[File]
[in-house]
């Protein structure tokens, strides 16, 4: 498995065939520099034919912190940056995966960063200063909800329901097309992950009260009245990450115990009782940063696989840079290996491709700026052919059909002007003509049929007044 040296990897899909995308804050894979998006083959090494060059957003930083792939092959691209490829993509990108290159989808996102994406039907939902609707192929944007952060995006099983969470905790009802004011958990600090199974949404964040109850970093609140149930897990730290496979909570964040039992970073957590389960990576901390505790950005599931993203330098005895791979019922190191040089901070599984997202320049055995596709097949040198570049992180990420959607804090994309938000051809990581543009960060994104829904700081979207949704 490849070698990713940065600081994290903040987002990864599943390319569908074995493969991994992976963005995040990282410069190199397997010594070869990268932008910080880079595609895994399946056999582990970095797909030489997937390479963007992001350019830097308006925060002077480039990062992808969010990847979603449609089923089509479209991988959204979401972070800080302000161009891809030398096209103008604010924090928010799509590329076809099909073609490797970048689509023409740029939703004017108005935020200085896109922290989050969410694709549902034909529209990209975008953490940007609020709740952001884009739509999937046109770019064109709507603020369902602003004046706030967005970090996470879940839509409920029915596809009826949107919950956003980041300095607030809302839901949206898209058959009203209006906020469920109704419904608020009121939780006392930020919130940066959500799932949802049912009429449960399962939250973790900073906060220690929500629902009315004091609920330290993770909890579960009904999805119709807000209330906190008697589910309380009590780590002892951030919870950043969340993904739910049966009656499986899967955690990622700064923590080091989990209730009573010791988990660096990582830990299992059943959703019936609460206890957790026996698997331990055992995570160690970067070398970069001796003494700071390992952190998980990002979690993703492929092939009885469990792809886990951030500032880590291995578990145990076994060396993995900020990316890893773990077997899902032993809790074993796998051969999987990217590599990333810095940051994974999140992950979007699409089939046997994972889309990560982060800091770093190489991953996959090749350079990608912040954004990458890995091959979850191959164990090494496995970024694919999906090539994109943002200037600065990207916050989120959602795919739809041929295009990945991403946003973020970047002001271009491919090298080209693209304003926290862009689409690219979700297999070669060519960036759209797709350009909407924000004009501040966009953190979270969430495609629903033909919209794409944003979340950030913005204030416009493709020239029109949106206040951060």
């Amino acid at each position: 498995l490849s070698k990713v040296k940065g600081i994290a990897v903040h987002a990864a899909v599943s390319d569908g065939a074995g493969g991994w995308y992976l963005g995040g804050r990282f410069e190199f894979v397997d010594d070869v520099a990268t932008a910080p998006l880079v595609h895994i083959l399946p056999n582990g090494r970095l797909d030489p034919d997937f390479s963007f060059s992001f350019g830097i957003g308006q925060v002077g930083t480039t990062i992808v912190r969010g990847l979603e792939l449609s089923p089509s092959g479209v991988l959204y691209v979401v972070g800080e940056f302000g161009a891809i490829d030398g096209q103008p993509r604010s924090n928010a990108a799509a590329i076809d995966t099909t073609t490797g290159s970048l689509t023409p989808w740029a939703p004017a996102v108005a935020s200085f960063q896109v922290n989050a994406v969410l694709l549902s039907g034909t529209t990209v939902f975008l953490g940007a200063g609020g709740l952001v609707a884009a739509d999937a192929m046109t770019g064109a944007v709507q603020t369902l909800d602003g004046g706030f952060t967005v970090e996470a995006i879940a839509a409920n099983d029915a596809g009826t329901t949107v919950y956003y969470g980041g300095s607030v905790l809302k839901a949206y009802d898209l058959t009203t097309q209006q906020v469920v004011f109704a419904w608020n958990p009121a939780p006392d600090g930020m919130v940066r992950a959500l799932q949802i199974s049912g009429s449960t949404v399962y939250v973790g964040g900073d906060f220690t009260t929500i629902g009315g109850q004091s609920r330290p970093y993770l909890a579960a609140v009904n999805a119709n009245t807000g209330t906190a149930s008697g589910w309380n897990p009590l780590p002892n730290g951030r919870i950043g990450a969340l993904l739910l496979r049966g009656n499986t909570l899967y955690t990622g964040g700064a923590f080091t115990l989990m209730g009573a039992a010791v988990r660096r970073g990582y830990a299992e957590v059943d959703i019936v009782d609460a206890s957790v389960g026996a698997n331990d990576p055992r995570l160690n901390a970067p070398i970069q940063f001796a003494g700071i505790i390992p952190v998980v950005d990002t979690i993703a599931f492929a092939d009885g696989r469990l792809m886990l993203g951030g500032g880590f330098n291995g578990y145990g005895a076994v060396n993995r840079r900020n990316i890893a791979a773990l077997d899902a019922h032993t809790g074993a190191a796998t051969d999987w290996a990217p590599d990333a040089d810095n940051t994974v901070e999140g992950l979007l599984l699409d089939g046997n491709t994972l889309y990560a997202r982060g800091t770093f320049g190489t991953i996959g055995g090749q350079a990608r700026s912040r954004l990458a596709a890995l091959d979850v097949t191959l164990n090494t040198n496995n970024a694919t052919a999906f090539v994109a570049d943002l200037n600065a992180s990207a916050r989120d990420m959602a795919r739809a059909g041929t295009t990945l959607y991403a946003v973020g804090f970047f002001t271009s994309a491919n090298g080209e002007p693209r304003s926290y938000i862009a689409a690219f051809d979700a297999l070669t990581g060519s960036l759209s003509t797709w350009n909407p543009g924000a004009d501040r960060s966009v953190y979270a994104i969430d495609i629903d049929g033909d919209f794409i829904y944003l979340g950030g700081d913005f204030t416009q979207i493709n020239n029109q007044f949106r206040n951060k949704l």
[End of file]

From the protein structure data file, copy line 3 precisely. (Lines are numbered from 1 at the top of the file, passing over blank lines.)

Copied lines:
């Amino acid at each position: 498995l490849s070698k990713v040296k940065g600081i994290a990897v903040h987002a990864a899909v599943s390319d569908g065939a074995g493969g991994w995308y992976l963005g995040g804050r990282f410069e190199f894979v397997d010594d070869v520099a990268t932008a910080p998006l880079v595609h895994i083959l399946p056999n582990g090494r970095l797909d030489p034919d997937f390479s963007f060059s992001f350019g830097i957003g308006q925060v002077g930083t480039t990062i992808v912190r969010g990847l979603e792939l449609s089923p089509s092959g479209v991988l959204y691209v979401v972070g800080e940056f302000g161009a891809i490829d030398g096209q103008p993509r604010s924090n928010a990108a799509a590329i076809d995966t099909t073609t490797g290159s970048l689509t023409p989808w740029a939703p004017a996102v108005a935020s200085f960063q896109v922290n989050a994406v969410l694709l549902s039907g034909t529209t990209v939902f975008l953490g940007a200063g609020g709740l952001v609707a884009a739509d999937a192929m046109t770019g064109a944007v709507q603020t369902l909800d602003g004046g706030f952060t967005v970090e996470a995006i879940a839509a409920n099983d029915a596809g009826t329901t949107v919950y956003y969470g980041g300095s607030v905790l809302k839901a949206y009802d898209l058959t009203t097309q209006q906020v469920v004011f109704a419904w608020n958990p009121a939780p006392d600090g930020m919130v940066r992950a959500l799932q949802i199974s049912g009429s449960t949404v399962y939250v973790g964040g900073d906060f220690t009260t929500i629902g009315g109850q004091s609920r330290p970093y993770l909890a579960a609140v009904n999805a119709n009245t807000g209330t906190a149930s008697g589910w309380n897990p009590l780590p002892n730290g951030r919870i950043g990450a969340l993904l739910l496979r049966g009656n499986t909570l899967y955690t990622g964040g700064a923590f080091t115990l989990m209730g009573a039992a010791v988990r660096r970073g990582y830990a299992e957590v059943d959703i019936v009782d609460a206890s957790v389960g026996a698997n331990d990576p055992r995570l160690n901390a970067p070398i970069q940063f001796a003494g700071i505790i390992p952190v998980v950005d990002t979690i993703a599931f492929a092939d009885g696989r469990l792809m886990l993203g951030g500032g880590f330098n291995g578990y145990g005895a076994v060396n993995r840079r900020n990316i890893a791979a773990l077997d899902a019922h032993t809790g074993a190191a796998t051969d999987w290996a990217p590599d990333a040089d810095n940051t994974v901070e999140g992950l979007l599984l699409d089939g046997n491709t994972l889309y990560a997202r982060g800091t770093f320049g190489t991953i996959g055995g090749q350079a990608r700026s912040r954004l990458a596709a890995l091959d979850v097949t191959l164990n090494t040198n496995n970024a694919t052919a999906f090539v994109a570049d943002l200037n600065a992180s990207a916050r989120d990420m959602a795919r739809a059909g041929t295009t990945l959607y991403a946003v973020g804090f970047f002001t271009s994309a491919n090298g080209e002007p693209r304003s926290y938000i862009a689409a690219f051809d979700a297999l070669t990581g060519s960036l759209s003509t797709w350009n909407p543009g924000a004009d501040r960060s966009v953190y979270a994104i969430d495609i629903d049929g033909d919209f794409i829904y944003l979340g950030g700081d913005f204030t416009q979207i493709n020239n029109q007044f949106r206040n951060k949704l």